• 17:50 ~ 19:20  5th period      五限
  • 19:30 ~ 21:00  6th period      六限

 Careful readers may have noticed the irregularity from the 5th period on. The schedule above is for master students; the 5th period mysteriously starts later than for bachelor students (so don’t trust the school bell that time). 6th period classes are highly unusual.


On the way to the faculty. You don’t see it on the picture, but at the left there is a stable for the university horse riding club.

Most of the master classes are seminars (演習 enshū). This means students are required to participate in discussions, give presentations, and prepare for every class. A seminar belongs to a certain field (I follow art, bioethics, japanology, society etc) but the content of a series of classes is different every semester. For example, some seminars are based on textbook(s) written by specialized scholars and focus on a particular event or topic (art: literature on the Charlie Hebdo shooting; bioethics: iatrogenic diseases; japanology: Japanese movies and cinema techniques; society: immigration). Every week students prepare a report: we have to read a chapter or text and write a one/two page report about it with our own reflections, criticism and points of uncertainty. During class, a detailed resume of the text is presented by one student (rotation system). After that, every one takes part in the discussion.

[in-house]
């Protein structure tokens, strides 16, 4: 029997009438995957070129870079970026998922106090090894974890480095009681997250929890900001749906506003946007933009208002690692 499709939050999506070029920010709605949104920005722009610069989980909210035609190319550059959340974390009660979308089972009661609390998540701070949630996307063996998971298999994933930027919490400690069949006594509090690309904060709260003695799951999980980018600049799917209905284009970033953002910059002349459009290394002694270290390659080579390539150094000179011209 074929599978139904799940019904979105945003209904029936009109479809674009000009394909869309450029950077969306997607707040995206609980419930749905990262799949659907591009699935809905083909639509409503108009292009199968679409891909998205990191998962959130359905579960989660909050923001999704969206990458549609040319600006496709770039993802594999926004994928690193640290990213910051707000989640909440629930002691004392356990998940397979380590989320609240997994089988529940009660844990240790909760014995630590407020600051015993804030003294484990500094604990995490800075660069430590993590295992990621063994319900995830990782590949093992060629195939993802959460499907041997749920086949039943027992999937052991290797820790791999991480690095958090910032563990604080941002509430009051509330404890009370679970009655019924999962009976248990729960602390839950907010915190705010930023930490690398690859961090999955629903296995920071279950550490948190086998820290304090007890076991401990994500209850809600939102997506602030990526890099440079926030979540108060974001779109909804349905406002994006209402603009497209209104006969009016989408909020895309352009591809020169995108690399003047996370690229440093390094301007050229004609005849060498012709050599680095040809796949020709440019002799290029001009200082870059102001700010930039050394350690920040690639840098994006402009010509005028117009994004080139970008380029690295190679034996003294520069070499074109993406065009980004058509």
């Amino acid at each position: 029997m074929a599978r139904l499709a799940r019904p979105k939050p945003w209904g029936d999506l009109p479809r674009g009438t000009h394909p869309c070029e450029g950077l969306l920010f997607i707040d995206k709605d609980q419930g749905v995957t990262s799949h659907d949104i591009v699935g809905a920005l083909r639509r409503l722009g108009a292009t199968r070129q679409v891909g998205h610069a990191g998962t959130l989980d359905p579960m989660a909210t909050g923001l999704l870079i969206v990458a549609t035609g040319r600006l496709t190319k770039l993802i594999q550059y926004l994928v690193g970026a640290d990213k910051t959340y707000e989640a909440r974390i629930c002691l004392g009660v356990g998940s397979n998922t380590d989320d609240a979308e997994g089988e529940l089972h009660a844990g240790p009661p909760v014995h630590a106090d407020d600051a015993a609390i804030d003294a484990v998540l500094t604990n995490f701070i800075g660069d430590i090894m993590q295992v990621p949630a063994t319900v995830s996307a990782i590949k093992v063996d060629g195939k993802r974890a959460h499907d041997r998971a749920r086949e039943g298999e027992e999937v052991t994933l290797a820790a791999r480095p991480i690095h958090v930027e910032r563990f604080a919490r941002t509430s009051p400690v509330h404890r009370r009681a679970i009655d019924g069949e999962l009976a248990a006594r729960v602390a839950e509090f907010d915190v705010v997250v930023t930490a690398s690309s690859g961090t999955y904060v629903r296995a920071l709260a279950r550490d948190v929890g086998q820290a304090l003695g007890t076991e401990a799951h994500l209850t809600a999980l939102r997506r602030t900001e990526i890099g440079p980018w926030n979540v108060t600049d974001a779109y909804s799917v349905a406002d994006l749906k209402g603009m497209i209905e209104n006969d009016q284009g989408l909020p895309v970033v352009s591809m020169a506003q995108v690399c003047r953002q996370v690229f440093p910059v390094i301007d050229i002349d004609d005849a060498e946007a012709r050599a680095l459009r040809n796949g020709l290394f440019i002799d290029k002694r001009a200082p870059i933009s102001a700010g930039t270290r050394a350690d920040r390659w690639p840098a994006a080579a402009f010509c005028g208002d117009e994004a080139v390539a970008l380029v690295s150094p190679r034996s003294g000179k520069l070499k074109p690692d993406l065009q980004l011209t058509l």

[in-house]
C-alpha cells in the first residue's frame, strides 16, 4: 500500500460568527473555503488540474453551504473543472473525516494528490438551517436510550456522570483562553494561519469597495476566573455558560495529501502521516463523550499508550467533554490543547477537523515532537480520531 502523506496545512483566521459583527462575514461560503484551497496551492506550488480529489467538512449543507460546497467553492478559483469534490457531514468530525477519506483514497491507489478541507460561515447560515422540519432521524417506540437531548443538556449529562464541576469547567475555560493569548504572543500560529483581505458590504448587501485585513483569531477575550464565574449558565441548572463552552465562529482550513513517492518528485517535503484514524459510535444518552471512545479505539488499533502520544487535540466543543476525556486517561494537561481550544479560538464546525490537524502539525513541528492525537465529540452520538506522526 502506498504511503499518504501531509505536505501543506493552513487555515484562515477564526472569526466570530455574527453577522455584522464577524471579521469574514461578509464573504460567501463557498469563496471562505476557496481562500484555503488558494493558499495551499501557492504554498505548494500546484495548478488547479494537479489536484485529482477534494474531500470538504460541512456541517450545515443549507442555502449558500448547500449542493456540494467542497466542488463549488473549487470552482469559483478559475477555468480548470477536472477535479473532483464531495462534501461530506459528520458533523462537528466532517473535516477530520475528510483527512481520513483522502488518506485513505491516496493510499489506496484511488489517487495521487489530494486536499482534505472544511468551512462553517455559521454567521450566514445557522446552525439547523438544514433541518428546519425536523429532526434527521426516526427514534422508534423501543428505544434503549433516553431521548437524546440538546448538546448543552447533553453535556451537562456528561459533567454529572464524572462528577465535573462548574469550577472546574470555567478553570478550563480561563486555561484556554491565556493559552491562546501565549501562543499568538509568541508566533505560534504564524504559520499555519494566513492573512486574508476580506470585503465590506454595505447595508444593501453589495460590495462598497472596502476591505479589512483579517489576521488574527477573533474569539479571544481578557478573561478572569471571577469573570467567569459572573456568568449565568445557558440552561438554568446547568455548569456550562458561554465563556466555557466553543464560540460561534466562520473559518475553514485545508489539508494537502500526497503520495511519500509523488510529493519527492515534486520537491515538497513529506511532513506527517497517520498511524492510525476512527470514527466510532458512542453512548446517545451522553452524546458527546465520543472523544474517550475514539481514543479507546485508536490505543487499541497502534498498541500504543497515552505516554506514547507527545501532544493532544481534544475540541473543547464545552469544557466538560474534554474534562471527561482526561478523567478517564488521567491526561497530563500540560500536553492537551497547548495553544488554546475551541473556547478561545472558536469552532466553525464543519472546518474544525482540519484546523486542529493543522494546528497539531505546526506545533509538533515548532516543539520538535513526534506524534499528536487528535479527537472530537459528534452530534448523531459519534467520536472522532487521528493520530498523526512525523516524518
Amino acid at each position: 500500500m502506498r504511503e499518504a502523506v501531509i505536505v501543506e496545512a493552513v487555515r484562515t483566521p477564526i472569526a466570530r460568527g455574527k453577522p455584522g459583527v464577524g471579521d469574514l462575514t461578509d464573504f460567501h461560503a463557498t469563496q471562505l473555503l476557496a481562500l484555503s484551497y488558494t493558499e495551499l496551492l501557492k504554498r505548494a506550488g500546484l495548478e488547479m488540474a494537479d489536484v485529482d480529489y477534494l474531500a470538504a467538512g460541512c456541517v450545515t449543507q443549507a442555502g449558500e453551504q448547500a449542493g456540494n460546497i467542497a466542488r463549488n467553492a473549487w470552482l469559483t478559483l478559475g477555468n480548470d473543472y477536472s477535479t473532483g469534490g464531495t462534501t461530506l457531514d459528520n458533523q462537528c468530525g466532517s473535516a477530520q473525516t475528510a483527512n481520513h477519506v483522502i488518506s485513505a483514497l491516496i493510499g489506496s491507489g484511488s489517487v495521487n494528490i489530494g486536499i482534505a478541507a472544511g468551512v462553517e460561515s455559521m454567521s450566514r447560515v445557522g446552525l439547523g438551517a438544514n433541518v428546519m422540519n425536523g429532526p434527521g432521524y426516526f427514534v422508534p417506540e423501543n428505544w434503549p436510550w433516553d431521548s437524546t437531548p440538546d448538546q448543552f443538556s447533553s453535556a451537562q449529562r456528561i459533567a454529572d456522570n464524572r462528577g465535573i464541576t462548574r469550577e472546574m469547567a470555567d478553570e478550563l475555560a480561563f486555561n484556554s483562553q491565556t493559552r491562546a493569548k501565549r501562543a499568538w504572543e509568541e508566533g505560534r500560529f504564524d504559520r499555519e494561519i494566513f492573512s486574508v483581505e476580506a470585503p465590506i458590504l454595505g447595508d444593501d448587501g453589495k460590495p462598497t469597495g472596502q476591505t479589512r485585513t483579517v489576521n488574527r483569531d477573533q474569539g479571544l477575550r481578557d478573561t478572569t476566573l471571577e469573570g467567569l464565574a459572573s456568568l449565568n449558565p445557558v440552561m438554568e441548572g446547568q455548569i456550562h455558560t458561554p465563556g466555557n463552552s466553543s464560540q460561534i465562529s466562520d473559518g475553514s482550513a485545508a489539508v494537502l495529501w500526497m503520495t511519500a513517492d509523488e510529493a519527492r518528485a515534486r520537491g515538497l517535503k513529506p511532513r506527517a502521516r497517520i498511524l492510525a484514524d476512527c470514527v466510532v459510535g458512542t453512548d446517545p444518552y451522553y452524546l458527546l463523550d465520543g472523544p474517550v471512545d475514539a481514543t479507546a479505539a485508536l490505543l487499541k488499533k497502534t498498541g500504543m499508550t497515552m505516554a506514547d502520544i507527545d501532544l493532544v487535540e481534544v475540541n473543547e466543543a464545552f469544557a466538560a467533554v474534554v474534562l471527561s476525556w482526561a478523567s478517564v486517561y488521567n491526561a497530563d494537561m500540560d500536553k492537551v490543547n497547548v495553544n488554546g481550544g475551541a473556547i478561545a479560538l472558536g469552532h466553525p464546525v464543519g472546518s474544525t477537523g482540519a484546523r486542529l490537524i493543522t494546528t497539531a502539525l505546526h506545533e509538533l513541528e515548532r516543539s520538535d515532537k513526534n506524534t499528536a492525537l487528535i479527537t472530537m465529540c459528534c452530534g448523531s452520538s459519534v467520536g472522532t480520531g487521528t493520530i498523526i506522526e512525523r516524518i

Lectures (講義 kōgi) are unusual, due to the fact that there are very few master students compared to Belgium. I take classes with 2 to maximum 8 other students. This makes it more easy (and less avoidable) to participate actively. It is also possible that a class is a mix of lecture and seminar. In any case, preparation is required for all master courses. Students are graded based on their attendance, participation, weekly homework, presentations and final report. A lot of reading, speaking and writing in Japanese awaits you! I experienced and still experience this as difficult as I sometimes feel bad for not always being able to express myself in Japanese as clearly and eloquent I could have done in my mother tongue. I felt rather unproductive at first, because reading or writing a text takes much longer than expected and days are short here. I guess this is a challenge for every exchange student, so don’t let it take you down. Also, there are many non-Japanese master students at Kobe University. You are not alone!

As a Double Degree student you take these master classes, but you are also allowed to take Japanese language classes (no credits) at the International Student Center. I take a special class preparing for the Japanese Language Proficiency Test (日本語能力試験nihongo nōryoku shiken) N1. You can take this test at university twice a year (I have enrolled for July). The test is not available in Belgium, so this is your chance! There are 5 levels (N5 is easiest, N1 most difficult) and it costs 5,500 Yen. Another class I take aiming at foreign master students is academic writing (2 credits), which should enhance my writing skills in Japanese.